With all the union activity in places like Tunisia, Egypt, Libya, and Algeria lately, one might think there's a conspiracy afoot. Actually, the global unionists' plans are well documented, so it's no secret what they're up to: total economic control all in the name of worker's rights, unity, justice and universal equity.

The global union movement began in earnest back in the summer of 2005 when the SEIU and Teamsters broke from the AFL-CIO. They put together a new coalition, Change to Win, to emphasize organizing as opposed to political activism. AFL-CIO had been losing membership, and Andy Stern who took over SEIU at the time had plans to increase membership and organize international unions.

In 2005 a reporter for the Pittsburgh Tribune laid out the foundations of the uprisings we are witnessing in the world today. They are being fueled by activist unions and they were foreshadowed in that article. Read which big names were involved in globally organizing unions to take down governments.

WASHINGTON -- A small and elite group, many of them connected to Washington's radical think tank, the Institute for Policy Studies (IPS), has decided they will create a new international organization for the 21st century. It will be a massive labor alliance to rival the AFL.

Not only IPS is involved with the new concept. There also are Andrew Stern, 54, president of the Service Employees International Union (SEIU) and his ultra-wealthy allies, George Soros and philanthropist Eli Broad.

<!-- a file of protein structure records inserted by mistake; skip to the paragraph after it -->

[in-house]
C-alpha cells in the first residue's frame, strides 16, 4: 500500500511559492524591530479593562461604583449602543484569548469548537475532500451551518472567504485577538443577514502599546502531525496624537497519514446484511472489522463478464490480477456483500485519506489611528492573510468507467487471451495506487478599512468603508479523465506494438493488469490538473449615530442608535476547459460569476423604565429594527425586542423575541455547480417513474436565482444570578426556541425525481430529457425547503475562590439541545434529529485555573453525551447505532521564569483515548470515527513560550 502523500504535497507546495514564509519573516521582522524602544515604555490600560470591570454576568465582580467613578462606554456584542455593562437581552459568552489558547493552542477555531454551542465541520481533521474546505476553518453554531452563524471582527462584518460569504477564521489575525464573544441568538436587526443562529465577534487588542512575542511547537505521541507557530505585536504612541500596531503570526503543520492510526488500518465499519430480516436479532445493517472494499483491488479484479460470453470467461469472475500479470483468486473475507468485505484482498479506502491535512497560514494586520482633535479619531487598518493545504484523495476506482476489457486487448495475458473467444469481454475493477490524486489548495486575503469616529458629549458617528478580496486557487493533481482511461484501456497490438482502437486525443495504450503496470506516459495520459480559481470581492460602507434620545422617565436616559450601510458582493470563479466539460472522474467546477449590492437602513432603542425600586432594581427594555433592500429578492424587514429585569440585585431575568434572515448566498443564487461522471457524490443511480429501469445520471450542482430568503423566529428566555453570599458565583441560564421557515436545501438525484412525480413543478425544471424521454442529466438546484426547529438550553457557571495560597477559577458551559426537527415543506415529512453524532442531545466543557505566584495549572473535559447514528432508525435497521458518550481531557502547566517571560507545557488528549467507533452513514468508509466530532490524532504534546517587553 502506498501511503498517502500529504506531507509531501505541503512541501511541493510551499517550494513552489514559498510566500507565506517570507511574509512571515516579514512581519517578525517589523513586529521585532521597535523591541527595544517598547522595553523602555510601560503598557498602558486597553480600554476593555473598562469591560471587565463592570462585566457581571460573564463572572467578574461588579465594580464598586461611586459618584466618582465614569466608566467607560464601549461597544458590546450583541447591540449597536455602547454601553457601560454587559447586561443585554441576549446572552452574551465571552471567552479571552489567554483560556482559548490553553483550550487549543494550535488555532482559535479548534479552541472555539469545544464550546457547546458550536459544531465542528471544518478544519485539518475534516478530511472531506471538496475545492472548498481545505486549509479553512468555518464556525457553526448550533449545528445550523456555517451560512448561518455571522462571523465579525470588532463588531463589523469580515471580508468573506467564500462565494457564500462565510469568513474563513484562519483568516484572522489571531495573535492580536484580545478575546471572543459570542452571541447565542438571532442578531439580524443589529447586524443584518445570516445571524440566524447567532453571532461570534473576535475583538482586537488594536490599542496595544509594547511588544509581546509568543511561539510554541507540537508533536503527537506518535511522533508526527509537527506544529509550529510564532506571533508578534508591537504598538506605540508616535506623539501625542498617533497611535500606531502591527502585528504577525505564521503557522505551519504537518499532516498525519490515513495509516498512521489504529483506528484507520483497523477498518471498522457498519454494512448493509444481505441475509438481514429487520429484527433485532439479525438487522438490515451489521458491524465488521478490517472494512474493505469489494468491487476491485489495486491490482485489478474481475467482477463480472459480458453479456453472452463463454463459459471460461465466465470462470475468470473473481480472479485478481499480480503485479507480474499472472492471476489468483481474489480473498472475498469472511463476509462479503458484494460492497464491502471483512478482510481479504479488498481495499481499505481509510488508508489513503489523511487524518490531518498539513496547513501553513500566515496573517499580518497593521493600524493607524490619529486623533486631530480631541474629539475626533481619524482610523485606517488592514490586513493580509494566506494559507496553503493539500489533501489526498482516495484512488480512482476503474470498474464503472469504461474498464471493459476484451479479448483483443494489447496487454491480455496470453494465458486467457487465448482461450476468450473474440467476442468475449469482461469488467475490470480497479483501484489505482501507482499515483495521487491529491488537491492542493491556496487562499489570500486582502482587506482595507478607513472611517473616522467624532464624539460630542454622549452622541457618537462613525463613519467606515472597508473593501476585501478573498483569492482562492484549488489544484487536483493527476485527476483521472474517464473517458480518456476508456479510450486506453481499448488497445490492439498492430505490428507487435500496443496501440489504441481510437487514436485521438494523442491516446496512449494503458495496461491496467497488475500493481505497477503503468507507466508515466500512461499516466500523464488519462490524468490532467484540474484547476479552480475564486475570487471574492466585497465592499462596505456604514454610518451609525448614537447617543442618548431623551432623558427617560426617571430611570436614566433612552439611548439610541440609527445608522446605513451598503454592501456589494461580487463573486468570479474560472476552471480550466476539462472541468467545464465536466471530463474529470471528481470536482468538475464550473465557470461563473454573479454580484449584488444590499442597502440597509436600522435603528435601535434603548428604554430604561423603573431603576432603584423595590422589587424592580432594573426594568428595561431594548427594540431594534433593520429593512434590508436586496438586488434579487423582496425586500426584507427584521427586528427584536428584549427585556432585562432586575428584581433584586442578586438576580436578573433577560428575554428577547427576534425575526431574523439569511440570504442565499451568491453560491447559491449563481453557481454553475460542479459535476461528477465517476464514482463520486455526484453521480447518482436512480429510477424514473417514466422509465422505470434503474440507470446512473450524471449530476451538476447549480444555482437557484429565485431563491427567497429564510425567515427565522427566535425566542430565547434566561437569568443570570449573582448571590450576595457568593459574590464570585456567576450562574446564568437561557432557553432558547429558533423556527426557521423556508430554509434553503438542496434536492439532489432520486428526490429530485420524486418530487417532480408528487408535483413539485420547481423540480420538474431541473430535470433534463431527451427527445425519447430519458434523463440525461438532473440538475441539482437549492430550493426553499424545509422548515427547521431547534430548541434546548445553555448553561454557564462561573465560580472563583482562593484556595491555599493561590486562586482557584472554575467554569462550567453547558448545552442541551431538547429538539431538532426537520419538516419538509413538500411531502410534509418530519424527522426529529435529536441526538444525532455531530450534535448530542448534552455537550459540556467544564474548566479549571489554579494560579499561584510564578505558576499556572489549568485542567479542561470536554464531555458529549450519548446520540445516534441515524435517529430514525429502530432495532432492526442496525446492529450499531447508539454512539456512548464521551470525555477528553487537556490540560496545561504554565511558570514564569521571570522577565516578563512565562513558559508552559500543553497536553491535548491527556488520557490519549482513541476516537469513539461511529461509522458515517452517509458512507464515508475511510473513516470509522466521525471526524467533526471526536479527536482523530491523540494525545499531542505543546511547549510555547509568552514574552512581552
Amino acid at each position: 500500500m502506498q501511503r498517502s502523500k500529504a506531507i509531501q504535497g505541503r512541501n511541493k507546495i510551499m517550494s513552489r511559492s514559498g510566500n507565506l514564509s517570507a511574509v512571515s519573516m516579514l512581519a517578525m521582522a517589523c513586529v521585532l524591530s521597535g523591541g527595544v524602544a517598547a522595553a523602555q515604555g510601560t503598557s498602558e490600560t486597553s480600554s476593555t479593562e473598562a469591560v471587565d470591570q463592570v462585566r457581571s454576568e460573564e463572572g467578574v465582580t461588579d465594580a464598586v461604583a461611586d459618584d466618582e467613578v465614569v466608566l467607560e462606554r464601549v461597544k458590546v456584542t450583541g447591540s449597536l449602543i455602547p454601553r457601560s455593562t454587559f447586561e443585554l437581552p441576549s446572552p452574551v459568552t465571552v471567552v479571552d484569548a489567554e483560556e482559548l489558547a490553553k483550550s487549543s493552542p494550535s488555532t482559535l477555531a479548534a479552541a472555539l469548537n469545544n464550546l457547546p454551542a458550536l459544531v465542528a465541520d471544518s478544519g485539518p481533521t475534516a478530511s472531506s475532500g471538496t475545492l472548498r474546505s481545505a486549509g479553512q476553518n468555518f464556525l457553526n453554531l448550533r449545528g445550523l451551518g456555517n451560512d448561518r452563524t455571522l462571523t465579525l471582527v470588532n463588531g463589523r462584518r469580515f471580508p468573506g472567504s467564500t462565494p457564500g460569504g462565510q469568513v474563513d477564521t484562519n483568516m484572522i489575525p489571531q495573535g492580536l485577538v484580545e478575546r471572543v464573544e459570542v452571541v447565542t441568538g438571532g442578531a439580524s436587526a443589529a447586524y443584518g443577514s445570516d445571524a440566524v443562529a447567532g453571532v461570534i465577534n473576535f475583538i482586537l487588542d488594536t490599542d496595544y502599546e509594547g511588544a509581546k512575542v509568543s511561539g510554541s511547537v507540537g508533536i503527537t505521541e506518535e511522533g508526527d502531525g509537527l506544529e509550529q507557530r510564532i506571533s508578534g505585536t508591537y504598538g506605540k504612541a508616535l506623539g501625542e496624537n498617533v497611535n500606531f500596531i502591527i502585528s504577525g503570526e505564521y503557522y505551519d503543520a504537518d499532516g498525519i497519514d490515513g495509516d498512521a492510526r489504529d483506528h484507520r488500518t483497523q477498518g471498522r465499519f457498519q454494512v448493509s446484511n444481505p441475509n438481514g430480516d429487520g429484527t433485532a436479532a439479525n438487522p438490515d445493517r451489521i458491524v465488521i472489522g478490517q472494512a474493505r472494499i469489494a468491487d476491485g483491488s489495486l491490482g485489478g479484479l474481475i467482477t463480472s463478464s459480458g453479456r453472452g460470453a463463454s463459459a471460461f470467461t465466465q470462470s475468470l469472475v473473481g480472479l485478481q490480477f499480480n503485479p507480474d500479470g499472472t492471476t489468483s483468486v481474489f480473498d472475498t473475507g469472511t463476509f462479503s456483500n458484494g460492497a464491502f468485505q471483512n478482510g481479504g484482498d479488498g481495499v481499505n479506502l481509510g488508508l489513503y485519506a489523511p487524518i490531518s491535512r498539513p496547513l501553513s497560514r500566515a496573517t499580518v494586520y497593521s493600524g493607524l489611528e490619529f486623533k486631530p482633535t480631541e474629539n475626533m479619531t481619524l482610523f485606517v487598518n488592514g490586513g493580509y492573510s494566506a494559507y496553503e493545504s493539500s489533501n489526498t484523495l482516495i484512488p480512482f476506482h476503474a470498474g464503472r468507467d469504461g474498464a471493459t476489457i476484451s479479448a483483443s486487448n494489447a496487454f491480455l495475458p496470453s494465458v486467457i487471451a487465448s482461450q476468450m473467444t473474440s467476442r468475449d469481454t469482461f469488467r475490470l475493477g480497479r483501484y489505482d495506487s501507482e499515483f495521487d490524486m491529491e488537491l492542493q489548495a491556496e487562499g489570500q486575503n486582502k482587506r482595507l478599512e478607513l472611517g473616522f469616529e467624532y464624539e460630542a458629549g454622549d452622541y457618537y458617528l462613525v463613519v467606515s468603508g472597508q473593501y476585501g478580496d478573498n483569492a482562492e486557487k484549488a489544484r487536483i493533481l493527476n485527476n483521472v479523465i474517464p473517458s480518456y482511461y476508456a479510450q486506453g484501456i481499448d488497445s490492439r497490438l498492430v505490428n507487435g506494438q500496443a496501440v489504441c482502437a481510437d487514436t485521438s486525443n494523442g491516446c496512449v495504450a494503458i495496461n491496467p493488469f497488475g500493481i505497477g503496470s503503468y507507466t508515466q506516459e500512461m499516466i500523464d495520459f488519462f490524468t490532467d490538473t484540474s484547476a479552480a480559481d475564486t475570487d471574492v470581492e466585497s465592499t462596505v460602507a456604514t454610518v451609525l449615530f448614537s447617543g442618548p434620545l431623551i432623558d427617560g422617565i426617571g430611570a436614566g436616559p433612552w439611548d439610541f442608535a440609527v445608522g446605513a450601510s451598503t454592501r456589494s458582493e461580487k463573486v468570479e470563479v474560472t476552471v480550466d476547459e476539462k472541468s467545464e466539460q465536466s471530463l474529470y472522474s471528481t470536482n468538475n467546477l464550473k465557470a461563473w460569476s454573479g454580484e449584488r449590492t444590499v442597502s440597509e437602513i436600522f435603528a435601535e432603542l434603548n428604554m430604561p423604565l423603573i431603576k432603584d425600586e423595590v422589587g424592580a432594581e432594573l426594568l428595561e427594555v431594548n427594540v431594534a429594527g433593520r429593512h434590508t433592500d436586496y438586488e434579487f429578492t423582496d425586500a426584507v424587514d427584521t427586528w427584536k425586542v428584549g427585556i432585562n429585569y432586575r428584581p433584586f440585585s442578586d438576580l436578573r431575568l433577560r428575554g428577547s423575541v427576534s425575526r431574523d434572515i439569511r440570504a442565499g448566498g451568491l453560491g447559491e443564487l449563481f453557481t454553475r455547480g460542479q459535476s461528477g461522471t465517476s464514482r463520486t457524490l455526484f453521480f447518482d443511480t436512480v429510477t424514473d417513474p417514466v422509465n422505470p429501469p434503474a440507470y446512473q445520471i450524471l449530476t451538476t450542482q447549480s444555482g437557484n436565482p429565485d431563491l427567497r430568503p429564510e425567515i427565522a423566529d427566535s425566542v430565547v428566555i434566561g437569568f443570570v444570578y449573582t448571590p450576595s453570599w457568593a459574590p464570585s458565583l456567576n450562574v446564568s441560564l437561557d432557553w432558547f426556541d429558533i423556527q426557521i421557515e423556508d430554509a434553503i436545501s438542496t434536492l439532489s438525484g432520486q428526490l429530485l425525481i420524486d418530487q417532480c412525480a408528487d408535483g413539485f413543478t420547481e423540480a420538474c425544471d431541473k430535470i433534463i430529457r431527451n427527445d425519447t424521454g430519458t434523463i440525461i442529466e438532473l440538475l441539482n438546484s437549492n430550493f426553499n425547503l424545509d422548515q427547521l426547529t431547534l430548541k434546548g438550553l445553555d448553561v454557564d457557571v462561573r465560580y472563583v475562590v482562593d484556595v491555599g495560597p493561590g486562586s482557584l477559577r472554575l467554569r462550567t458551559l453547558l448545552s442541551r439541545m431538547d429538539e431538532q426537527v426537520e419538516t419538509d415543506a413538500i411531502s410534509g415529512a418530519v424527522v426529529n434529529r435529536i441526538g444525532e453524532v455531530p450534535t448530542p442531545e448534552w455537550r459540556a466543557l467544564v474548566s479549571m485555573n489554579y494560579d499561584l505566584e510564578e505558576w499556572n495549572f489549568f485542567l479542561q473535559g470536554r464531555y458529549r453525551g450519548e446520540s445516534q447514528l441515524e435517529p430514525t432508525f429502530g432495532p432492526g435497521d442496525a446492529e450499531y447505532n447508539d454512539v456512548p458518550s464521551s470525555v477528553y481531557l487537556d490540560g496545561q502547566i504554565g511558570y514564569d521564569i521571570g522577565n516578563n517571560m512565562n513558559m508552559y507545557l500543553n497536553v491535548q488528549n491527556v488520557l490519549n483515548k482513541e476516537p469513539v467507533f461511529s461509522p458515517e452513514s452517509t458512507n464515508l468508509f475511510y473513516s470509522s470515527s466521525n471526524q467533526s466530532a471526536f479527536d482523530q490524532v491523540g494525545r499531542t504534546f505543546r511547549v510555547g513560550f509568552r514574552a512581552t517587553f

And there are others. Jimmy Hoffa of the Teamsters; Steve Rosenthal of America Coming Together; Drummond Pike, president and CEO of the Tides Foundation; and a raftful of lefty rebels defecting from the AFL.

[snip]

The United States' comparative and small advantages do not generally lie in those areas where unions are strongest, as people like Stern, Rathke and Soros know. Already, their concepts for the future of large global unions and meetings with more than a dozen European, Australian and Chinese labor unions have begun to globalize unions on an industry-by-industry basis.

Stern was a regular visitor to the White House in Obama's first year, and now there's news that AFL-CIO boss Trumka has been visiting twice a week, and on the phone with the White House every day. Are union bosses a monopolizing influence in our country's policies? In Egypt's policies? In Tunisia's?

In a 2007 interview with Charlie Rose, Andy Stern brags about having branch offices of his coalition in many different countries. On his website, he names three international unions in partnership with SEIU.

And just this past January a report on unions in Tunisia:

Though the movement appears to be a mix of grassroots spontaneity and targeted direct actions, it has achieved political valence through the savvy of organized labor activists. In the days leading up to the uprising, unions were feeding the foment of the demonstrators by calling strikes nationwide, including an 8,000 strong lawyer strike that paralyzed the courts.

Sounds an awful lot like Wisconsin. And now that Obama has made the call to his clamoring minions across the country to put "boots on the ground...not just to help win elections but to strengthen our democracy," the actions of the "massive labor alliance" appear to be in full swing.

Read more Ann Kane at www.potterwilliamsreport.com